As couples across America are trading heart-shaped chocolates, fragrant flowers and cheesy cards, dollar bills are simultaneously flying out of their wallets.
Valentine’s Day — the Catholic-rooted holiday in the name of St. Valentine — has become a day in which people honor those they love the most, oftentimes by spending money on them.
“It started off so long ago, and the liberation of love, but it's been so capitalized in the past, probably 100 years; yeah it's definitely more about gifts and buying than it is more about the celebration of love,” advertising management junior Alexa Martin said.
The National Retail Federation (NRF) estimated $21.8 billion will be spent on Valentine’s Day in 2021, down from 2020’s $27.4 billion holiday, which fell weeks before the pandemic greatly affected most of the country.
“I think it's probably sort of the economist angle on it is that it's one of the ways to show someone if you're in a new relationship that you love them, or like them is sort of by spending a lot of money,” economics professor Jeff Ackermann said.
Of 235 Michigan State University students who participated in a survey on Valentine's Day spending, 67.7% planned on celebrating Valentine’s Day this year.
Consumers are expected to spend an average of $164.76 this year, according to the NRF. However, 67.7% of those surveyed were planning to spend under $50.
“I don't think (Valentine’s Day) was created with the intent of making money, but I do agree that companies will take advantage of it to promote their companies and make more profit from people,” computer science sophomore Alexis Tochiki said.
The average person is spending $32 less this year due to the pandemic, and college students are celebrating less.
“In college, students just generally have less money, I would say is part of it," Ackermann said. "And then there's hopefully, maybe, there's less of an expectation, right? ... So that you wouldn't feel this, they don't buy a fancy gift, you won't think they don't like you or something like that, if it's understood that both of you are in a phase of your life when you're not earning a lot of money.”
According to the survey, 55.8% of students have never spent over $50 on Valentine’s day.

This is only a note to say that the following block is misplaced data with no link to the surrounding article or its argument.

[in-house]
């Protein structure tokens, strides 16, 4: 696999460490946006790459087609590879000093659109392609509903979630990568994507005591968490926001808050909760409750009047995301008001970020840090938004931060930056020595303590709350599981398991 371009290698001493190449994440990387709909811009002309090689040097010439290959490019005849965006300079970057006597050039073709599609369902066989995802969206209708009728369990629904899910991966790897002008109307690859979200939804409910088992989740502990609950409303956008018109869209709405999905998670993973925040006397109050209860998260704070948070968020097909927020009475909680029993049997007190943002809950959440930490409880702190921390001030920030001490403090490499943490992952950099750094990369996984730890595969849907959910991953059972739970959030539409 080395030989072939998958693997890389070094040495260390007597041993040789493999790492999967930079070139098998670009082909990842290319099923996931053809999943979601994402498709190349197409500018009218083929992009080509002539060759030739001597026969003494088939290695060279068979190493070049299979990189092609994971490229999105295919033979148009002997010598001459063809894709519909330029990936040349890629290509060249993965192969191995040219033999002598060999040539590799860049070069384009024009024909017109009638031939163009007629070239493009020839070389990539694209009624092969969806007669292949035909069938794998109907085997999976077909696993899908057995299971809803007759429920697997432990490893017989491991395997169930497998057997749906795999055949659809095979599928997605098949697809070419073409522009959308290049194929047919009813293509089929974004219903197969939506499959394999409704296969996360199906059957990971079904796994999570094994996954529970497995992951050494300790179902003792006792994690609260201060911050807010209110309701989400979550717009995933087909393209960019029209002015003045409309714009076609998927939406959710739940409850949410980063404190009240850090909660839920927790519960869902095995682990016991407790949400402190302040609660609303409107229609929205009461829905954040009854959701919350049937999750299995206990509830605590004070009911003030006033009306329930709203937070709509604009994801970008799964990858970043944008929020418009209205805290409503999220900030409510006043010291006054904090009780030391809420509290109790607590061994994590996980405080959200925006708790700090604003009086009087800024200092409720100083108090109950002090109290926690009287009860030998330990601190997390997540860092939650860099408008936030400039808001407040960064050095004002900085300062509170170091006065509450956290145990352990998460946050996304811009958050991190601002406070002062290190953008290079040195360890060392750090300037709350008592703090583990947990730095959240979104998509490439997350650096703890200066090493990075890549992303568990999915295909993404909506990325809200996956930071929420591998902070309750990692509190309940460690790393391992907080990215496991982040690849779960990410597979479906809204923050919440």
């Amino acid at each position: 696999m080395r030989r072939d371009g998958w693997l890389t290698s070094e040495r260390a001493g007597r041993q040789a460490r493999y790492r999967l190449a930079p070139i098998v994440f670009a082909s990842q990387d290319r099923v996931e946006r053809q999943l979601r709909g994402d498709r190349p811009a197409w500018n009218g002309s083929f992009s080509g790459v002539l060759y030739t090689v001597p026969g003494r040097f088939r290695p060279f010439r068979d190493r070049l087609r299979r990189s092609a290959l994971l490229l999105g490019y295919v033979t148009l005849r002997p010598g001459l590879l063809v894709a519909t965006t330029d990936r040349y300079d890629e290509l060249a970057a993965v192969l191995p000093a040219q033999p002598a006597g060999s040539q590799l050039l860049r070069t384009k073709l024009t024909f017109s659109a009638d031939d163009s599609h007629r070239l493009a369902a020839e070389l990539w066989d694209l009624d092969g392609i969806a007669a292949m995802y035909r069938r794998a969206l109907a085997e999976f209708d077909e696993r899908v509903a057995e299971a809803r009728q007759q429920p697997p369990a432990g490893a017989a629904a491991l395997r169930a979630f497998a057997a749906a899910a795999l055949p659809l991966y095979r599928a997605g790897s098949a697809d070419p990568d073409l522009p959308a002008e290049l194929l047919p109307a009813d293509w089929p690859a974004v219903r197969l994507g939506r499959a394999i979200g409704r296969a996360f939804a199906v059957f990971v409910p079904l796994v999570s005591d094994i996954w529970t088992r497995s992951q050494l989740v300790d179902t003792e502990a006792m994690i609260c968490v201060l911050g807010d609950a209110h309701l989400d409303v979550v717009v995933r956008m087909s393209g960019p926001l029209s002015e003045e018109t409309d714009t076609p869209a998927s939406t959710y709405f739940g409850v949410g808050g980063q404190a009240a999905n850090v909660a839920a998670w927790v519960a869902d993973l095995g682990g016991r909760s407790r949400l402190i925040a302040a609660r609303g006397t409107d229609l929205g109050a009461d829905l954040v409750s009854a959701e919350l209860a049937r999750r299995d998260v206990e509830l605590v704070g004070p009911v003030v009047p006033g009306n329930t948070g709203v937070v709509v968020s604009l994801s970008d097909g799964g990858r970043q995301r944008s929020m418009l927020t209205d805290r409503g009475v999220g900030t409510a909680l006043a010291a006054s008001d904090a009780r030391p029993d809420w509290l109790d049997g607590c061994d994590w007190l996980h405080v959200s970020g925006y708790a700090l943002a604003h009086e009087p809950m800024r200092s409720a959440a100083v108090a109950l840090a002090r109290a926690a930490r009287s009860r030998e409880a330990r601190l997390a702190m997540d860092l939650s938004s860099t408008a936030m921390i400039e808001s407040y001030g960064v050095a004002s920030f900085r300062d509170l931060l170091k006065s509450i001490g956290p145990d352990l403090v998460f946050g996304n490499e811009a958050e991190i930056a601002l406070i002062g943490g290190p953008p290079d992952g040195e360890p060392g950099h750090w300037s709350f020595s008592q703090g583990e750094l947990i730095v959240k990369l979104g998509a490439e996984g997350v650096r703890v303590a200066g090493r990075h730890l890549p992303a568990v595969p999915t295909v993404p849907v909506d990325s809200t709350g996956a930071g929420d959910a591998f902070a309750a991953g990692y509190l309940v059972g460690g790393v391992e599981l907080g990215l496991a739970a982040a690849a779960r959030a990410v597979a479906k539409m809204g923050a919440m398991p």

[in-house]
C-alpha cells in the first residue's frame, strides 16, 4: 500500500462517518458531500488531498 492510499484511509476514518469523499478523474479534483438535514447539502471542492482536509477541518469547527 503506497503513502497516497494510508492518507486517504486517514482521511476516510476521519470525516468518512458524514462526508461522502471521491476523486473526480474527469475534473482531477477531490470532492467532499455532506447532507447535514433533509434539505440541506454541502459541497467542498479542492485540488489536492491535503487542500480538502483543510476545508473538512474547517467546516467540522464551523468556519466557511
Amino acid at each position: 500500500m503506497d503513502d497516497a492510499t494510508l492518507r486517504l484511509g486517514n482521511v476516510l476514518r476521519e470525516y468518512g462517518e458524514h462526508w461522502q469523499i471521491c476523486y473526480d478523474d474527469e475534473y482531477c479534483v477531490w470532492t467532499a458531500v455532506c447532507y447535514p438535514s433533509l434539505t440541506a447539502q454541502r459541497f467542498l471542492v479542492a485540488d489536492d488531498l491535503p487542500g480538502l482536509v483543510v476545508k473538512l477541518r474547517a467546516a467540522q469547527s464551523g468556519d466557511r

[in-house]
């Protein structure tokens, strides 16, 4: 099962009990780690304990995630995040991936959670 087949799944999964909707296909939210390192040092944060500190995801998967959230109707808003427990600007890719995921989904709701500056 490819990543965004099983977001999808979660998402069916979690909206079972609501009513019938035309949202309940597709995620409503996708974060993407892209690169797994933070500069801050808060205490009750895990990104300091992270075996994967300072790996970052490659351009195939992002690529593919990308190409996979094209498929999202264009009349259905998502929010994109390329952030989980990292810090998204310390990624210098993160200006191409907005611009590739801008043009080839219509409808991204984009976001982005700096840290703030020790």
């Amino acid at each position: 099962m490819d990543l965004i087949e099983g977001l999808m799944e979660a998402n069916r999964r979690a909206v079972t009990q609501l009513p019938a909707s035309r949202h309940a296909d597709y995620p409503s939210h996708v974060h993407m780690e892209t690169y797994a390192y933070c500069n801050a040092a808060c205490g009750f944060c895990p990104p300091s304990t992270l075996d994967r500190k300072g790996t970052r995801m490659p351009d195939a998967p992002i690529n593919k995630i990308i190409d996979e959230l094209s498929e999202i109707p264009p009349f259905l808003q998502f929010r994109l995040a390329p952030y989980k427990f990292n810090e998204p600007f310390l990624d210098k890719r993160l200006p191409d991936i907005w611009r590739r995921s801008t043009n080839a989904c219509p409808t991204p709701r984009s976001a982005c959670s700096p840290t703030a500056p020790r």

As one of the biggest consumer holidays, Valentine’s Day does have an effect on the economy by boosting up business for restaurants and stores.
“As long as you spend, it will contribute into the economy to hopefully go up, but if you're not spending anything, that's a padlock on businesses," economics senior Anthony Bowers said. "Workers aren't going to be getting paid, or they will most likely get laid off."
Students are primarily spending their money on significant others, friends and are beginning to spend more money on themselves as well.
They also mostly spend their money on traditional gifts, candy and food.
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Those looking to buy for their significant others often use the holiday as a way to signal their feelings rather than saying them.
“It's easy to tell someone you like them," Ackermann said. "It's more difficult to come up with a gift that they act that is thoughtful, and they actually like. So, it was probably more indicative that you actually really liked them if you spend time thinking of the next gift.”
Companies have begun to heavily commercialize themselves to the holidays in order to appeal to consumers.
“The same reason businesses do anything is to increase their profits," environmental studies and sustainability sophomore Piper Guest said. "I think that's really just the core of it. It's just another way to like make a new product. It's another way to rebrand themselves and rebrand a new line and gives the consumer more options, which then in turn makes them more money.”
Although most say it is not important to spend money on Valentine’s Day, the majority still do. The guilt of having to buy something for your significant other causes people to spend more money.
“I think the pressure gets to people because in today's time, everyone has a presence in social media in some way, and everyone wants to show off what they have," Tochiki said. "So, by having a holiday, like Valentine's Day, if you don't have something to show, then it's kind of like, you don't exist in that moment."
Valentine’s Day has also been dubbed a “Hallmark Holiday” intended for bringing in money through cards and gifts.
Regardless, 56.2% of students surveyed still agree that Valentine’s Day is a real holiday.
“I would like to think that millennials and Generation Z have started to notice capitalism and the way corporations affected Americans in our country today,” Martin said. “And so, I hope that we recognize more, younger people in our country recognize, that it's not OK, and that it is messed up to prey on people and that hopefully, we move in a direction where it's more about feeling good than buying things.”
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